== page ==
Ok, my agent is doing my foreign rights. What happens?
Your agent will tell their foreign rights dept or co-agents about your book and give them all the info they need to make a great pitch—sales, reviews, the manuscript, the cover, anything that will help. Or they might do this themselves! Then foreign rights or the co-agents will send your book to the publishers they think will want to buy it, just like your agent did in the US. But there may not be a market for your book in every country. Even the UK! Their book market is a quarter of the size of ours, so not every book automatically gets published over there, just because it’s also in English. I know, it surprises everyone.
Because every market is its own discrete entity, your foreign rights sales will happen at their own pace. Some countries want to wait until your book comes out in the US before they decide. Some want it right away because your topic is super hot in Romania right now, or whatever. ¯\_(ツ)_/¯ That’s why your agent works with experts in those territories who know what’s going on. What’s hot here is not hot everywhere. I remember much of Europe being behind the US’s trends when it came to YA paranormal romance. Vampires were flying off the shelves here, but not so much there. Again, these are distinct markets with their own trends and preferences. They are not outposts of US bookstores.
Your foreign rights team will send your book to foreign publishers. As above, it’s a slow process without much transparency, usually due to the volume of titles they’re sending out. Ask your agent for info! Be prepared for answers to take a long time!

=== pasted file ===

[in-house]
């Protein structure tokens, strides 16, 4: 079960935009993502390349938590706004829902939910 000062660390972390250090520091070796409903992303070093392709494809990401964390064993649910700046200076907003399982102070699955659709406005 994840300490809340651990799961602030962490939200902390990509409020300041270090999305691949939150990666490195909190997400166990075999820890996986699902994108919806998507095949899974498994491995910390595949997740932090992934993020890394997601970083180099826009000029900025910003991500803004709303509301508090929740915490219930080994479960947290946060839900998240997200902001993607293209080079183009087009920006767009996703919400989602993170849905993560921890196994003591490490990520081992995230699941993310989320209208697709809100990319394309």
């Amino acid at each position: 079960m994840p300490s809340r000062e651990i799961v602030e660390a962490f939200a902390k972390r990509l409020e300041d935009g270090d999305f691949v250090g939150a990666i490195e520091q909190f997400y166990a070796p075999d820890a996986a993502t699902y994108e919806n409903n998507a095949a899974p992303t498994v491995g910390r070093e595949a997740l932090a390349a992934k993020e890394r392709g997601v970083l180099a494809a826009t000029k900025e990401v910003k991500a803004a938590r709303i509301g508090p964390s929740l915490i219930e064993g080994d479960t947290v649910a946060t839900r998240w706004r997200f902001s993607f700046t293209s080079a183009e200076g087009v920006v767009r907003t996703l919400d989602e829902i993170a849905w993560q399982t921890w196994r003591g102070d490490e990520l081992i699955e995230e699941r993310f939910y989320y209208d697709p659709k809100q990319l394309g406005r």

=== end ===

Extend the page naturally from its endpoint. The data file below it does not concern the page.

What if my book doesn’t sell overseas?
Sometimes that’s how it goes. Think about how many books from translations you see on the shelves. When did you read one last? Now multiply that by every book market in the world. A tiny fraction of books overall are sold overseas. It’s great when it happens, but it is not guaranteed. Ask your agent as many questions as you want until you are satisfied with their answers. But sometimes the answer is there wasn’t a market for it.
Take care friends. Wear a mask. Be kind. Be patient.
Thanks for this, Kate!
Way back in the 1980s, as arranged by book packagers/producers, I signed a large publisher's contract for my first book, which was non-fiction...no agent involved. The agreement was for a fixed payment for the first print run, and $X per copy printed in each subsequent edition. But between signing and completion of the text and illustrations, the rights were also sold to a Big5 publisher in the UK. This allowed both companies to share the first print run and just add different titles and covers...so no extra payment to me for the foreign edition. I wonder if something like this could still happen?
I will always be grateful the initial publisher took a chance in offering me the deal, and both books have been great in establishing my credentials for writing new books for other publishers over the years - and one did go to multiple re-prints - but I strongly believe an agent's contract negotiation is advantageous.